In cooperation with colleagues from the Wittgenstein Centre for Global Human Capital Sanchez-Romero investigated the impact of COVID-19 vaccines on the Case Fatality Rate (CFR) with specific focus on the monitoring of break-through infections.
The study aimed to test the behavior of the CFR in a mixed population of vaccinated and unvaccinated individuals by illustrating the role of both the effectiveness of vaccines in preventing deaths and the detection of infections among both the vaccinated (breakthrough infections) and unvaccinated individuals. The authors simulated three hypothetical CFR scenarios that resulted from a different combination of vaccine effectiveness in preventing deaths and the efforts in detecting infections among both the vaccinated and unvaccinated individuals.
This analysis lead to the finding that in the presence of vaccines, the CFR depends not only on the effectiveness of vaccines in preventing deaths but also on the detection of breakthrough infections. As a result, a decline in the CFR may not imply that vaccines are effective in reducing deaths. Likewise, a constant CFR can still mean that vaccines are effective in reducing deaths. Furthermore, this allows the conclusion that unless vaccinated people are also tested for COVID-19 infection, the CFR loses its meaning in tracking the pandemic. This shows that unless efforts are directed at detecting breakthrough infections, it is hard to disentangle the effect of vaccines in reducing deaths from the probability of detecting infections on the CFR.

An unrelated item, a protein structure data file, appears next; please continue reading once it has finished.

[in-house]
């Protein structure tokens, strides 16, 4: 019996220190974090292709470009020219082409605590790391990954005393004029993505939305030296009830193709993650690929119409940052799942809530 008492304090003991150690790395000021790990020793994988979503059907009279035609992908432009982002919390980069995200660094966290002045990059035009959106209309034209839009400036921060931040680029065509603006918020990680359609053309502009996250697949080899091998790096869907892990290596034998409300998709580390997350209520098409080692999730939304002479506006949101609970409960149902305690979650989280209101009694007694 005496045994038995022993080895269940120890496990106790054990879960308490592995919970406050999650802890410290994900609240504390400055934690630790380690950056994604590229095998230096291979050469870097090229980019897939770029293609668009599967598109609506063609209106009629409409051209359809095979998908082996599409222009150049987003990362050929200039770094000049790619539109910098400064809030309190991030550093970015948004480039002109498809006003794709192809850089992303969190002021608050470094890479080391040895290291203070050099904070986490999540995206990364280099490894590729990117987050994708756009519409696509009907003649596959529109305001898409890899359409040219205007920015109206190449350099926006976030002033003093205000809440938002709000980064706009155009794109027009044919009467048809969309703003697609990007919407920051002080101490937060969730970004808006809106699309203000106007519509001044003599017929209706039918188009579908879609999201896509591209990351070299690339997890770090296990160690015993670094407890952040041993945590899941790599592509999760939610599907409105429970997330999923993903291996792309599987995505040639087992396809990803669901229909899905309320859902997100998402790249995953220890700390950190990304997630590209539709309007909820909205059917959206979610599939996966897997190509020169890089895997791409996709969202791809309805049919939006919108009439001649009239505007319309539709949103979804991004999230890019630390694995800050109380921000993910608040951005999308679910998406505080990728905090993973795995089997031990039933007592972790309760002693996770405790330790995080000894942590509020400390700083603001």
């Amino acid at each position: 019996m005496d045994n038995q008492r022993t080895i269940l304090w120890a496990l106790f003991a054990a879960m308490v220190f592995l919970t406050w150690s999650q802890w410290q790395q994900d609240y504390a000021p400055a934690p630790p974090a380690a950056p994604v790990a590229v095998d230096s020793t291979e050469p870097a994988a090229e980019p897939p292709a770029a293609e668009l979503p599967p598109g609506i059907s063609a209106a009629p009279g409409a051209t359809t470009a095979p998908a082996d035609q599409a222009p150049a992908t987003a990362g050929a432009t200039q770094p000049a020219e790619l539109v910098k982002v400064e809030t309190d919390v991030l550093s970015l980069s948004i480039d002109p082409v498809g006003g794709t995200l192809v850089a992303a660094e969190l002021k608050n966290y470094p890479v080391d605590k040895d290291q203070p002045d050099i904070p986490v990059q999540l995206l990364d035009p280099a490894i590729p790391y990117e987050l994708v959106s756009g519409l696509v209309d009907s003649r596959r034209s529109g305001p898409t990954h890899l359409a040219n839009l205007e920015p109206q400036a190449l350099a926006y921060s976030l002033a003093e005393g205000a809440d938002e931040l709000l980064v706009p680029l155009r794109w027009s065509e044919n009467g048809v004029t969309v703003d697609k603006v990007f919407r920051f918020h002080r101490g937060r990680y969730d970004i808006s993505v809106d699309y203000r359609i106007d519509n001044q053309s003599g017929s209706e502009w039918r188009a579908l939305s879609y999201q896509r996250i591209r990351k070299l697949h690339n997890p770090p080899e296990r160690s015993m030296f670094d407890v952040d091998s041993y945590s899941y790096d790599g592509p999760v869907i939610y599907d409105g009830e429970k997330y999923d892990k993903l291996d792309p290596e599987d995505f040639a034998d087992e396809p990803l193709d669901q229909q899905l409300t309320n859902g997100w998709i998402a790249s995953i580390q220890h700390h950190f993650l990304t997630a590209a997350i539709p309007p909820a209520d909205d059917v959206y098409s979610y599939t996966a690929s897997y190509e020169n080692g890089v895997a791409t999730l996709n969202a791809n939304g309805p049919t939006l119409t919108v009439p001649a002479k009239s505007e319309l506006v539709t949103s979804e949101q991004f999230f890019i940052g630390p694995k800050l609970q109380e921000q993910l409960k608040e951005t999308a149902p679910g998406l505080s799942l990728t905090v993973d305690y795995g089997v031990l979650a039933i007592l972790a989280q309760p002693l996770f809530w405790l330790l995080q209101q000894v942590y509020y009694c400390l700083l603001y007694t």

di Lego, V., Sanchez-Romero, M., & Prskawetz, A. (2022). The impact of COVID-19 vaccines on the Case Fatality Rate: The importance of monitoring breakthrough infections. International Journal of Infectious Diseases 119 178-183. 10.1016/j.ijid.2022.03.059.